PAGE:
Thursday, March 8, 2012

Mommy Rule #326 "How Do We Eat an Elephant?" Homework, Procrastination and Catching-Up

Justin is fifteen, but he has called me twice a night for the last three nights.

Not because he is a momma's boy, which he is *smiles*, but because he felt overwhelmed and needed some direction. I am always Momlette to Justin, so I knew right away something was up when he said... "Mom, I'm just... I'm just soo... urgghhh...."

 "What's up son?"

"I have a whole buttload of schoolwork to do and I'm grounded until I get it done."

Justin you see, likes to procrastinate. A trait I am afraid he learned from his mother. It appeared that 26 assignments was the magic number as to what constitutes a "buttload." Even better, he had three days left in the term.Ouch.

"There is no way I am going to get all of this homework done, and they won't listen to me."  I can hear that tone rising in his voice, the one that is means he is about to launch into panic mode. Years of experience have taught me, don't push him past that point. Once you do, you have lost him.

You have to calm him down first, and come at it from his point of view. So, we step back and pull in Mommy Rule #326, How we eat an elephant.

First we calm down, then we define the problem. The problem is, Justin has always preferred play to work. The consequences are, he now has three days to fix it.

It is a bit harder to do from several hundred miles away than it was when he was here, but I finally convinced him to get all of his school work out and look at it. He needed to get a clear picture of how much work he really had to do, not just the inflated image he had in his mind.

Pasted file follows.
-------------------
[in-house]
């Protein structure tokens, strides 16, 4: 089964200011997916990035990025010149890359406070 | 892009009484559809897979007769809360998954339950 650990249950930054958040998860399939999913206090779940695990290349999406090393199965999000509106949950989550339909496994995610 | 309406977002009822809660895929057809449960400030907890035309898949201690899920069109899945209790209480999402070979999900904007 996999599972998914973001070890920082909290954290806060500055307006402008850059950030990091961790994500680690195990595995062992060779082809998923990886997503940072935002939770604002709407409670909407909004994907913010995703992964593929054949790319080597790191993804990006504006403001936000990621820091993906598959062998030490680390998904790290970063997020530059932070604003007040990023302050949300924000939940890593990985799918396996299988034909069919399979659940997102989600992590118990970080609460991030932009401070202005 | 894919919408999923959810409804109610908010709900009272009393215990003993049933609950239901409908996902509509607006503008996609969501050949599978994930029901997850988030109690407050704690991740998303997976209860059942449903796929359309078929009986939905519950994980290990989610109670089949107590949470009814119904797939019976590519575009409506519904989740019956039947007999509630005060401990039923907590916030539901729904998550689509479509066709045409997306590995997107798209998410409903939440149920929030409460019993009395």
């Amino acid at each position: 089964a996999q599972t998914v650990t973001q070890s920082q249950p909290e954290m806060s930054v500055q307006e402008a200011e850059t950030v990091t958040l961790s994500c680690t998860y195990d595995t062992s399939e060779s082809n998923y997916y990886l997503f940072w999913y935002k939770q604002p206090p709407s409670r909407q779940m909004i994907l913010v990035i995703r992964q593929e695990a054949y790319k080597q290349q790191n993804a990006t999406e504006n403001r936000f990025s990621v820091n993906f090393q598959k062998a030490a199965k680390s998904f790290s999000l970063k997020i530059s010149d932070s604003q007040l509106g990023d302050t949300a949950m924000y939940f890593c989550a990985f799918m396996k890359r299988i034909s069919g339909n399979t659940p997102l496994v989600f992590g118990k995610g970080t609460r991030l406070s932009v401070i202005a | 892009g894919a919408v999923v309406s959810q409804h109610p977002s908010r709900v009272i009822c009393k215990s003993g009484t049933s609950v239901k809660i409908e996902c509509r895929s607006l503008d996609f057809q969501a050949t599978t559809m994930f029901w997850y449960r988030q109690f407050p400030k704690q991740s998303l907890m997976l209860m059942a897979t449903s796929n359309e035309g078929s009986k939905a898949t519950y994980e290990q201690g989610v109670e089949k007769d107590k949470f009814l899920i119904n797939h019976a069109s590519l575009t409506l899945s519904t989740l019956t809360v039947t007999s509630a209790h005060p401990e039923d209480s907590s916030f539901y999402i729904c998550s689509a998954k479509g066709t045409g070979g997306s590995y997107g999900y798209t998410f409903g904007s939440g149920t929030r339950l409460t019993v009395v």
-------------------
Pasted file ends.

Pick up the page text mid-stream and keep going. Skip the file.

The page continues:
He found nine homework assignments right away that were done, he just hadn't marked them off. In a matter of seconds his task had been reduced by a third. From there he figured the rest out on his own.

"If I divide them up... that only leaves only 5 assignments a day!"

I reminded them that he had done this on his own, as angry as he was about being grounded he was the only person who could fix it.

And he did...

He called me that night to tell me he had made it to his goal of 5 1/2 pages without trouble. He was really pleased with himself and I could hear it in his voice. We even had a few minutes to discuss our favorite topic of ultimate seriousness, Star Wars trivia.

The next night when he called, he was upset again. He had to keep working on his past due school work until it was done, nobody else would let him just do five assignments a day. I waited for him to calm down again. "How do you eat an elephant?" I asked him.

"One bite at a time.." he answered.

He was going to be grounded until the work was done either way, so stressing himself out over it was only hurting him. He brightened again. True, 11 pages still sounded like a lot, but the 5 he could handle. When he called me to check in later that night he was still right on target.

On the last night, I answered the phone to "Hey Momlett!" So I knew right away he was feeling better. "I was just calling for my nightly home work pep talk."

The elephant had grown smaller and smaller, and he was finally feeling confident again.

He knows I know these things because we both have ADHD brains, and what works for the rest of the world doesn't always work for us. It takes a lot more energy for us to accomplish tasks than most people because our brain is always looking for a distraction.

I know what a struggle it is for me to work from home with the chaos that is our life. I have no office, I just move from room to room trying to find a place I can be as distraction free as possible. The bed, the sofa, and more often still the bathroom floor. Even with only the two girls home it can be hard to find a place to allow that focus to sink in.So I totally get where he is coming from.